You might be reading this thinking “who is Tim Woods” and “why should I care?”
Tim Woods is an acronym used to describe major types of process waste. It’s a fundamental part of the Lean Six Sigma methodology that looks at reducing process waste and enhancing quality.
Tim Woods is a quick, simple, and easy framework you can use to identify, understand and eliminate process waste. By changing or removing steps in your business process that do not add value, you can improve productivity and quality, and reduce time, cost, and effort to deliver.
So what does Tim Woods actually mean?
Tim Woods stands for:
- Transport – moving stuff around.
- Inventory – storing stuff.
- Movement – how people move around their environment to work.
- Waiting – time spent waiting for stuff.
- Overproduction – making too much stuff.
- Over-processing – making stuff to an unnecessarily high standard.
- Defects – doing extra / more / repeated stuff due to poor quality.
- Skills – doing the right stuff, but with the wrong people.
Recommended read: Ultimate guide to innovation management
Reducing process waste identified in Tim Woods
Transport waste could be people, data, or materials. Examples of transport waste include conducting site visits to hold meetings, moving raw materials around a warehouse, and even moving data between systems and spreadsheets.
Inventory waste could be data, materials, or components. This comes in the form of output that is stored and retained (like a warehouse full of built machines, or servers full of content ready to ship). It’s a form of waste because storage of inventory requires time, cost, and effort to both store in the first place, and to maintain.
Movement waste could be physical or digital ergonomics. Think of your office; if you print lots of information and the printer is on the other side of the room, each time you have to move to and from the printer you’re wasting time, effort, and resources. Far better to put the print next to you! And what about in digital work? Many, many layers of nested folders and subfolders are also a form of motion waste.
Waiting waste could be data, materials, or instructions. If you can’t do your work because the step in the process before you hasn’t passed any work to you, then your time spent waiting is wasteful. This could include receipt of raw materials in order to begin further work. In a digital sense, think about how your work is managed and the process you follow; there’s likely a step that has to take place before you can do your job, and if there’s no input into your section of work, you’re left waiting.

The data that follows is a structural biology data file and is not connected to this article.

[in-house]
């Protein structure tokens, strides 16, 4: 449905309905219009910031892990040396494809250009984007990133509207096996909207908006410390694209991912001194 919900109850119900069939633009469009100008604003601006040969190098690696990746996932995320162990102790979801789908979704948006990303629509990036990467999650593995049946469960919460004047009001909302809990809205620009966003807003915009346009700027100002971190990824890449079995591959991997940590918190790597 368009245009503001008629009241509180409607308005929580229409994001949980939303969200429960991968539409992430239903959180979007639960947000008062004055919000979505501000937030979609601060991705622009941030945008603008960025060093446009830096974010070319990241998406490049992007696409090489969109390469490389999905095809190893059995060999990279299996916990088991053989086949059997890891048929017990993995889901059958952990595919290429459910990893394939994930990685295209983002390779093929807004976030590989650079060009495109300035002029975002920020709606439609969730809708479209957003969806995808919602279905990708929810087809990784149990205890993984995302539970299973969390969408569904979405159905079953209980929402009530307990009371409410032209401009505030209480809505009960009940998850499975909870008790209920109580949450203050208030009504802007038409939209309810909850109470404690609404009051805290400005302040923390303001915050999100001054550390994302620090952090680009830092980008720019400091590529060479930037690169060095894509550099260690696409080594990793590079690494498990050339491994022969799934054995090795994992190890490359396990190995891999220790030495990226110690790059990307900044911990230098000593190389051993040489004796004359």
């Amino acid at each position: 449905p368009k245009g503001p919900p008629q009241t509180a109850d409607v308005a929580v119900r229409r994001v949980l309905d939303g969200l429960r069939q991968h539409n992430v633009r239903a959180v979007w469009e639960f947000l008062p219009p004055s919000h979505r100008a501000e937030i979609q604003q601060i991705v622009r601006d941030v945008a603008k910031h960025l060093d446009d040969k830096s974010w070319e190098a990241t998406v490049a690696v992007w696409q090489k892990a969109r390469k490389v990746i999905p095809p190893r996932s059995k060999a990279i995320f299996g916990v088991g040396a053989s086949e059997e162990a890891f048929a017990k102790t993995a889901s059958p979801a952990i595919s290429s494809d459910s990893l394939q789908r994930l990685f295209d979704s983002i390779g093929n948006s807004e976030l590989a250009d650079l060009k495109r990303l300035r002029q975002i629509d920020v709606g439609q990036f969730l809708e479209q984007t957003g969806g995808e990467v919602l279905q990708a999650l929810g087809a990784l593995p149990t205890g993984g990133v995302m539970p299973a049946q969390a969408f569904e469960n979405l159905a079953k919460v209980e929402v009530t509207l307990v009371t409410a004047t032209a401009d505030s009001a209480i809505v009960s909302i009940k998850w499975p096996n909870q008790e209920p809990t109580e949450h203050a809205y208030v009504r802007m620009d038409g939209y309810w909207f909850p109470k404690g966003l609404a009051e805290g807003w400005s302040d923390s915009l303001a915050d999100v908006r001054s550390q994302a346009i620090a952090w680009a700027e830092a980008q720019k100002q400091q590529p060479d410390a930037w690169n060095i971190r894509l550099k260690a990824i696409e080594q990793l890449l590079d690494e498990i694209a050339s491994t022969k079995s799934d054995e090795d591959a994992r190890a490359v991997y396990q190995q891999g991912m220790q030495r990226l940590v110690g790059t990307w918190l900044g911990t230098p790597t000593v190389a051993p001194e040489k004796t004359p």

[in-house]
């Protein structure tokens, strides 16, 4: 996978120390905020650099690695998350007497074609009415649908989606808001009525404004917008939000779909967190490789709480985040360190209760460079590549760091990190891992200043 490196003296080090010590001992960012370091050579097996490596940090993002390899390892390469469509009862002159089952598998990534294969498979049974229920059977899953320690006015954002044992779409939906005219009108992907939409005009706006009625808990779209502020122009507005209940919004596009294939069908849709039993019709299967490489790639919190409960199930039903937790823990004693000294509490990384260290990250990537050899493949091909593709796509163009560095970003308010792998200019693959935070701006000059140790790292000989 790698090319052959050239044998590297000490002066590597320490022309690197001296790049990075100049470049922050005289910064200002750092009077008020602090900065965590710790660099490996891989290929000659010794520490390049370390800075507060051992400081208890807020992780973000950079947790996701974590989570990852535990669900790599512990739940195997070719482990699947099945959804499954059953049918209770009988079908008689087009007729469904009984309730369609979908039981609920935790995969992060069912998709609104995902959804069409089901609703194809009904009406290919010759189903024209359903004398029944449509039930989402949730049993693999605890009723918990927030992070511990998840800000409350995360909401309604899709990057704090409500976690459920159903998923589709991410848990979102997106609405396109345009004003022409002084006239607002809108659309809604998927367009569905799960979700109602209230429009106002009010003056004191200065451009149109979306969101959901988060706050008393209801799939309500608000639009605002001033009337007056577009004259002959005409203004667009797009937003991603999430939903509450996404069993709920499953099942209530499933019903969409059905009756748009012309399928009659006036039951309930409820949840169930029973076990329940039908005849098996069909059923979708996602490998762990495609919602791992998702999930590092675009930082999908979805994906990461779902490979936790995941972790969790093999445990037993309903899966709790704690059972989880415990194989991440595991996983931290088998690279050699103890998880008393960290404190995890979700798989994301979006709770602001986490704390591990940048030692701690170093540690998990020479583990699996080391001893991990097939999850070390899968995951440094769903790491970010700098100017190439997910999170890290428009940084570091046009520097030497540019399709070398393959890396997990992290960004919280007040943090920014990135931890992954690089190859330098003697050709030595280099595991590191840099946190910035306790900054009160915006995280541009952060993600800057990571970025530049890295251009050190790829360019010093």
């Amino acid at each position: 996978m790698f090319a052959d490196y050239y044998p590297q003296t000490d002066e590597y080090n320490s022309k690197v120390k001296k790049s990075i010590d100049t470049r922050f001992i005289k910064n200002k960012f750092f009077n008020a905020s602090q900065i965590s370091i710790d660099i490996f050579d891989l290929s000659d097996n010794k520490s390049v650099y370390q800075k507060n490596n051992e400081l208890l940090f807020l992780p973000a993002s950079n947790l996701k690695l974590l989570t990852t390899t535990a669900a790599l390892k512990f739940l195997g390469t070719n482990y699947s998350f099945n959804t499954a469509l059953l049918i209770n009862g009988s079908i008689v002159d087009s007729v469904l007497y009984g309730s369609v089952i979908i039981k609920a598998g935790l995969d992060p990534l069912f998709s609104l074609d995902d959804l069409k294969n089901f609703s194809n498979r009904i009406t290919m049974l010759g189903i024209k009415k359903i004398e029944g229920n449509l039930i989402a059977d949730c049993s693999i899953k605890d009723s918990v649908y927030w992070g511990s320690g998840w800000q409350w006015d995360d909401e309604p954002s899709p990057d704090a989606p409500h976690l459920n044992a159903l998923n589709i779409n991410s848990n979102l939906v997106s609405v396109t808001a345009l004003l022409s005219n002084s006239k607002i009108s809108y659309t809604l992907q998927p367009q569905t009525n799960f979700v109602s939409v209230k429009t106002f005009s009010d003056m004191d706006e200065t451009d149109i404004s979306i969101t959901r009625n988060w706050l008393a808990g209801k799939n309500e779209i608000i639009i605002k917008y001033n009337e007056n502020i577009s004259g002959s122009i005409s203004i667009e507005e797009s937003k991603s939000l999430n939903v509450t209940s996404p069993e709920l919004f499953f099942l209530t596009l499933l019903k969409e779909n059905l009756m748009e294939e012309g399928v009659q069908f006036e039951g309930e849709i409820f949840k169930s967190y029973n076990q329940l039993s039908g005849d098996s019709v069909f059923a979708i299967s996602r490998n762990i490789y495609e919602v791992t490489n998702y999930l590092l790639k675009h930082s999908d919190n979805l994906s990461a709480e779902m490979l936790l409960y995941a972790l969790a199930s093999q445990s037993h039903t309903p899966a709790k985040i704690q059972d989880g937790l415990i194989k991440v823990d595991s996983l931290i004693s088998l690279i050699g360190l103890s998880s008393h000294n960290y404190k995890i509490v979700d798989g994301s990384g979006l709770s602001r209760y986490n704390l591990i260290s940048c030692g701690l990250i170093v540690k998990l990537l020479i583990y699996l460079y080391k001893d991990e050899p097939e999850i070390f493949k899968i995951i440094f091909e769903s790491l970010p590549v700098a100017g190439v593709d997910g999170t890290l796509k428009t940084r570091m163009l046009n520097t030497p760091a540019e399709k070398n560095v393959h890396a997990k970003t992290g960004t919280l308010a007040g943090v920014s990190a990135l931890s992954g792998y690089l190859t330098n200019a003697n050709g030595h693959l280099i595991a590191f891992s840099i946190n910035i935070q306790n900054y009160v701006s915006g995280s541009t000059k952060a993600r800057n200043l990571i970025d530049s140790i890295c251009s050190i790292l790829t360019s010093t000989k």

Over-production waste could be components or information. Simply put; creating too much of a thing. This could be too many physical goods or too much digital content. For example, producing a supply of 10 cars when the demand is only 8 means there are 2 created that are surplus. This has the potential to impact or stimulate other types of waste too, so should be watched carefully.
Over-processing waste is also known as “gold-plating”. This can include delivering work according to standards, tolerances, or requirements that are needlessly excessive. Examples could include adding more fields or tables to your idea or project form than you really need or moving your business case through a workflow that has more steps than are required.
Defects waste covers all the work you have to carry out in order to undo the result of a defect. If you have to rework, correct, amend or modify your work, this is a waste. This is especially dangerous for manufacturing, industrial, and logistics sectors where there is a physical element to the work that involves raw materials. It may be easier to handle defects in a digital capacity (for example, re-sending a quote for your good and services), but this doesn’t mean it’s less impactful for your business.
Skills waste comes from a failure to use the right people for the right jobs. It’s not uncommon to see people adopting multiple roles in the modern workplace, even if in an informal capacity. Many do this to help keep projects and processes moving effectively, however, without the correct skills and capability, people can have an adverse effect on a process. This may result in a process that is actually less productive, not more.
So there you have it! Look at your processes and think about where you can see Tim Woods. Then look at what you can do to start reducing this process waste.
Our first recommendation? Leverage the edison365 suite to clearly understand your end-to-end transformation process, reduce the need to move information between systems, eliminate unnecessary additional steps in the process, and easily call on the right resources at the right time to help you manage your work effectively. You can check out a demo video here.
You can also find out about how to create a digital transformation strategy that reduces waste in my digitization blog.